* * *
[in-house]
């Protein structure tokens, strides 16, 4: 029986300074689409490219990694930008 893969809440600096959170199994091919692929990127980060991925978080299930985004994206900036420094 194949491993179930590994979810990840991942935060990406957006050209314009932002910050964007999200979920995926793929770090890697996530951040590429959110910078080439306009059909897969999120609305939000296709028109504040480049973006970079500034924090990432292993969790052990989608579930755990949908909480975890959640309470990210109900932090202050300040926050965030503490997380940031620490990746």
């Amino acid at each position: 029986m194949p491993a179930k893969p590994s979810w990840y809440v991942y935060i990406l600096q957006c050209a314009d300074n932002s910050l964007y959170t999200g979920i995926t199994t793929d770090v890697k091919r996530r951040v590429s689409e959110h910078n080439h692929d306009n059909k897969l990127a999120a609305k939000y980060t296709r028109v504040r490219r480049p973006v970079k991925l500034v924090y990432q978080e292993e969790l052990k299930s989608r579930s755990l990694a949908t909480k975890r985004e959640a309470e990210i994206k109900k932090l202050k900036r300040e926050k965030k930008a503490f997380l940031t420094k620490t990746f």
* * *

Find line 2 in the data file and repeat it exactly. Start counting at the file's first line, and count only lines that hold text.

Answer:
């Protein structure tokens, strides 16, 4: 029986300074689409490219990694930008 893969809440600096959170199994091919692929990127980060991925978080299930985004994206900036420094 194949491993179930590994979810990840991942935060990406957006050209314009932002910050964007999200979920995926793929770090890697996530951040590429959110910078080439306009059909897969999120609305939000296709028109504040480049973006970079500034924090990432292993969790052990989608579930755990949908909480975890959640309470990210109900932090202050300040926050965030503490997380940031620490990746």